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Animal waste hauler fined again for illegal field spreading

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Animal waste hauler fined again for illegal field spreading

Nov 28, 2023 | 6:06 pm ET
By Jared Strong
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Animal waste hauler fined again for illegal field spreading
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A Neola business that transports and disposes of partially digested food from the stomachs of slaughtered animals was recently fined again for improperly spreading the material on fields. (Photo by Scott Bauer/Agricultural Research Service, USDA)

A southwest Iowa company that transports and disposes of partially digested food from the stomachs of slaughtered animals was recently fined again for improperly spreading the material on fields, according to the Iowa Department of Natural Resources.

Feedlot Service Company of Neola and its owner, Fred Roane, agreed this month to pay a $7,000 fine for disposing of the material on terrain that is too hilly and too close to a water well, a recent DNR order said. It’s the second time in about two years that the department fined the company.

The company operates an open cattle feedlot with about 1,500 animals but also hauls paunch manure from a cattle slaughterhouse in Omaha, Nebraska, DNR records show.

Paunch manure is extracted from the digestive tracts of slaughtered animals and has historically been treated as a waste product, according to the U.S. Environmental Protection Agency. Cows often contain about 50 pounds of partially digested food.

In recent years, some have sought to use it as feed, compost, or to produce biofuels. Feedlot Service Company spreads it on fields, where it decomposes. It is considered a solid waste in Iowa.

Roane told the Iowa Capital Dispatch that he hauls paunch from the Omaha facility almost daily, stockpiles it and periodically applies it to land to help enrich the soil. He said some who live nearby do not like the smell of it and are quick to complain to the DNR.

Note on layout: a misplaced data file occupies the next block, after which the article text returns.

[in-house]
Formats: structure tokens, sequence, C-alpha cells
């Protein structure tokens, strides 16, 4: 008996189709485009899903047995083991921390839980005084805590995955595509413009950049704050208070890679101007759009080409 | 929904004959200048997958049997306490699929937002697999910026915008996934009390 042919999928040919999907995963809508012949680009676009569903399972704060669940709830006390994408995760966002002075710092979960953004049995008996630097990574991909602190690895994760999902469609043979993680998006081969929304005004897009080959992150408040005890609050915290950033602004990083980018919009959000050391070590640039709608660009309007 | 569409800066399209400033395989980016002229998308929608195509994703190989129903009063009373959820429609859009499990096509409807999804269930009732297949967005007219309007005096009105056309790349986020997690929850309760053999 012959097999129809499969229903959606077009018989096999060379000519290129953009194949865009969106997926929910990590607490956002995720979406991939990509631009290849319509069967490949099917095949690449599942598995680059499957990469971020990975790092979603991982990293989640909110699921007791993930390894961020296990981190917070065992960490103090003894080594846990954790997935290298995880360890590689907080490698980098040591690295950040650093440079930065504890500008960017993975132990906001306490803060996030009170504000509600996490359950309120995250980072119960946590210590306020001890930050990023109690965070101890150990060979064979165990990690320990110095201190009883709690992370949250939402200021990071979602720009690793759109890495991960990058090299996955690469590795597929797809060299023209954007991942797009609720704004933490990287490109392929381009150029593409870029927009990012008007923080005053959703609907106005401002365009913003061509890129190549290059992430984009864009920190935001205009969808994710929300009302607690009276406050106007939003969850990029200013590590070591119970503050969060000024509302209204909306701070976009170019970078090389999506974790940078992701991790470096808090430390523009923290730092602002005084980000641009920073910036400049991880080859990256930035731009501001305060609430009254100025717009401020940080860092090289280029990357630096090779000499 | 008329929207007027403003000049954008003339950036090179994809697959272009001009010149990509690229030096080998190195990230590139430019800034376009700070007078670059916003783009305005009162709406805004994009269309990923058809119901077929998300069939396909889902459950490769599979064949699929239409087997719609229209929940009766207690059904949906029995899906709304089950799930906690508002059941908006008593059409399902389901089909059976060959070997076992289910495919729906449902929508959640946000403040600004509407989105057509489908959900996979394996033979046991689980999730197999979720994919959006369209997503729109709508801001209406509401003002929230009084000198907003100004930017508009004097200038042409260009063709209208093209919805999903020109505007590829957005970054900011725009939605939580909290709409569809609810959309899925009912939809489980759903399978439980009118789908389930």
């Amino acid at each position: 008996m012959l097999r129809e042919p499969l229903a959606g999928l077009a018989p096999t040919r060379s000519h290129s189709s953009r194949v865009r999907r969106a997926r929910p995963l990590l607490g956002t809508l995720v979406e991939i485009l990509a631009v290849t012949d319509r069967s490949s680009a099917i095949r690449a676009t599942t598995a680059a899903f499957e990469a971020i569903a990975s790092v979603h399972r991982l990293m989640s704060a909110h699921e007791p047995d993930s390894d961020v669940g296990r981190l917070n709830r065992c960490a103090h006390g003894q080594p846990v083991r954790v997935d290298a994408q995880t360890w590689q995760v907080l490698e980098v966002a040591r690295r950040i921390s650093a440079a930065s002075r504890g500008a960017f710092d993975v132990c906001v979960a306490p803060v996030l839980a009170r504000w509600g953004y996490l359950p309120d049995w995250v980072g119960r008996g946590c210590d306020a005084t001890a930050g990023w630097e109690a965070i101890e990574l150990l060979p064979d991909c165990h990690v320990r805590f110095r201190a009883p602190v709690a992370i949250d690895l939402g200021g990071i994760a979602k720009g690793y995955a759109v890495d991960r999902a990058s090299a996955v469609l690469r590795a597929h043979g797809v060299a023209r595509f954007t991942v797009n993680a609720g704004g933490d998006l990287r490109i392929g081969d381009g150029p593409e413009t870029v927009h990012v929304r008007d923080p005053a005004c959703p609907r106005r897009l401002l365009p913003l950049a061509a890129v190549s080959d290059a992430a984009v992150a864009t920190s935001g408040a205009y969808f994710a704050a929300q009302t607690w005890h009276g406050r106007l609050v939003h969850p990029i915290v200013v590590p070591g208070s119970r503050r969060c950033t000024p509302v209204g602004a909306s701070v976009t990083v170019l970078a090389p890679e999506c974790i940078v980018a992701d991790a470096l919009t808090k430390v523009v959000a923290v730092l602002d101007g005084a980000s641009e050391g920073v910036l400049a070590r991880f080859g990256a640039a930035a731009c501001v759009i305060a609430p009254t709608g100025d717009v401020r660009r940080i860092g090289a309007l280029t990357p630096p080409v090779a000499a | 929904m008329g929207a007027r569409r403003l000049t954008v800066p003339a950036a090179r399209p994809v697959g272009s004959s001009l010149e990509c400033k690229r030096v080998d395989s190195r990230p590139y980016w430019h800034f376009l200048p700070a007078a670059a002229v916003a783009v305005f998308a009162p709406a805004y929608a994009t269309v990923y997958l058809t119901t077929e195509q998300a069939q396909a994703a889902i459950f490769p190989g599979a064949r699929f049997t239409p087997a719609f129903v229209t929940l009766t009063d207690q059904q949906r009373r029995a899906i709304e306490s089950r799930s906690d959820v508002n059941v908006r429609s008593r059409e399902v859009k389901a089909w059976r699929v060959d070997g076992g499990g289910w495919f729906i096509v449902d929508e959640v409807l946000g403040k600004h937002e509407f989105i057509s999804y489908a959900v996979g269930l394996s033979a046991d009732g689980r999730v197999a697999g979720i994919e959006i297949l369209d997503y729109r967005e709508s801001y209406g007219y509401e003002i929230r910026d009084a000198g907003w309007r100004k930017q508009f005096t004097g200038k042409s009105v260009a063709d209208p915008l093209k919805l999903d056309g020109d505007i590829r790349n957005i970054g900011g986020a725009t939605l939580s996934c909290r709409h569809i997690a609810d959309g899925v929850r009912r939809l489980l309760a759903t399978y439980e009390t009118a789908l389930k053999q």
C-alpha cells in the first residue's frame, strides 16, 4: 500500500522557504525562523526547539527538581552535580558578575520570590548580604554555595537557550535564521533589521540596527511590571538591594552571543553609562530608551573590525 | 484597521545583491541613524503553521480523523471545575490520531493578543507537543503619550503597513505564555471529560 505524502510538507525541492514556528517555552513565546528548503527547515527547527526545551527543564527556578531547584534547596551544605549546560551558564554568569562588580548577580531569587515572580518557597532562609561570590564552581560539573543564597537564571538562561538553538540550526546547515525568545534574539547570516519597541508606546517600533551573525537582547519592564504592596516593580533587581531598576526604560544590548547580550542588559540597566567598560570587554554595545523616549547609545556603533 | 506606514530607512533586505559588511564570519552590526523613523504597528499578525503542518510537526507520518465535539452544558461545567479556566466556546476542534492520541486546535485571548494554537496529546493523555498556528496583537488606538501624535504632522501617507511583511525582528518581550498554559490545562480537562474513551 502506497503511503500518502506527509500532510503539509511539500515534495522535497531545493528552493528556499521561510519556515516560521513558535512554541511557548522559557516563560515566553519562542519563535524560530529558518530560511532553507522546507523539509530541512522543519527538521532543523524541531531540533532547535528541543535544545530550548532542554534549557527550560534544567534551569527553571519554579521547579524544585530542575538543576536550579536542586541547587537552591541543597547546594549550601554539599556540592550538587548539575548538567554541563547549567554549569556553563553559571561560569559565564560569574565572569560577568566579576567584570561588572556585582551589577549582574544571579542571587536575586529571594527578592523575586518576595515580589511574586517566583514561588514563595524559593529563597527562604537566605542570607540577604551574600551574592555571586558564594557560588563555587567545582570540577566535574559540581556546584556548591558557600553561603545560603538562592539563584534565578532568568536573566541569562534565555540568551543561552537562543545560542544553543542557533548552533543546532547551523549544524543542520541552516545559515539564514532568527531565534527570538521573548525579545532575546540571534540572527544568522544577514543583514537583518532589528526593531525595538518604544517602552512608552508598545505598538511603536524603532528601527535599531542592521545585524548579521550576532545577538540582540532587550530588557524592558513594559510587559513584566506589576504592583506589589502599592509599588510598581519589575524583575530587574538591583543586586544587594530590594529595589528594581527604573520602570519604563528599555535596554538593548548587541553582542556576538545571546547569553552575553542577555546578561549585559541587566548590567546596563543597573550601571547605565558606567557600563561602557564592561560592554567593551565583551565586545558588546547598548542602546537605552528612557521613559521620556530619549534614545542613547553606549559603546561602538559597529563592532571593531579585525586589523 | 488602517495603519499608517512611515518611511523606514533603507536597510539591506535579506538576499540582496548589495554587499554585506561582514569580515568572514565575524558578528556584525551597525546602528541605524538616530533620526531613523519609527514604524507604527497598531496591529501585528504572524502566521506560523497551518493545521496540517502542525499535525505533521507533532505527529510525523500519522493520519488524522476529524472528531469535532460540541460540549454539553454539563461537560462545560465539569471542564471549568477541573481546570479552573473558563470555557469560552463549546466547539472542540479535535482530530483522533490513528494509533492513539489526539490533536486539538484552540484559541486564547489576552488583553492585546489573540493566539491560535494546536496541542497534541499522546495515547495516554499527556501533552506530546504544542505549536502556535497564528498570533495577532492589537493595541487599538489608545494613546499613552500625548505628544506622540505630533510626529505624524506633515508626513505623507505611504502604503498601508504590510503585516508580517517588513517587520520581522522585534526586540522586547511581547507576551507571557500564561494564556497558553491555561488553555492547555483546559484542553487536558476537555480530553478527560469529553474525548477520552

Animal waste hauler fined again for illegal field spreading
The Iowa Department of Natural Resources fined Feedlot Service Company in 2021 for spreading paunch manure on fields along with animal parts. (Photo courtesy of Iowa DNR)

The company was fined $9,000 in 2021 after the DNR received several complaints about those field applications, including that there were parts of animals in addition to the stomach contents.

“During the investigations I observed numerous dead animal parts, including cow hooves, bellies, hearts, hides, tails, chunks of flesh, bones, other unknown parts of animals, and other forms of solid waste items,” Alison Manz, a senior environmental specialist for the DNR, wrote in a March 2021 investigation report.

It’s illegal in Iowa to dispose of animal carcasses or their parts by strewing them across fields.

Roane told the DNR it was an “isolated incident” in his more than 30 years of hauling paunch that was caused by a confluence of factors, including changes at the slaughterhouse and his company’s failure to fully inspect what it was hauling, DNR records show. He produced a stack of receipts to show that he had routinely disposed of animal parts at a landfill.

But the DNR noted several other violations, including applying too much paunch manure to the fields and in places that were too hilly or too close to drinking water wells. The department also found that contaminated water from paunch manure and cattle manure at the feedlot had flowed into a nearby creek.

In a September 2021 agreement with the DNR, Roane did not admit wrongdoing but agreed to pay the fine, comply with state rules, and keep better documentation of the materials he hauls and applies.

However, in February 2023, someone made an anonymous complaint to the DNR that the company had again spread paunch on hilly terrain and too close to a well. The department’s subsequent investigation confirmed that and noted paunch in a roadside ditch and along the embankment of the nearby creek.

“The inadequate application and management depict a lack of consideration for the environment,” according to a recent DNR order. “Evidence was observed that paunch manure had migrated to the water’s edge of Keg Creek.”

Roane told Capital Dispatch he erred by spreading paunch slightly too far onto more steeply sloped ground but said the well has been abandoned and shouldn’t be a concern for contamination.

As part of the order, Roane again didn’t admit wrongdoing but agreed to abide by state regulations and pay a $7,000 fine, which Roane described as “the cost of doing business” in an interview. He said passersby who see potential violations should contact him instead of the DNR, so that he can fix the problems without an investigation and fines.

Those administrative fines are capped at $10,000 by state law. Higher amounts can be sought in court.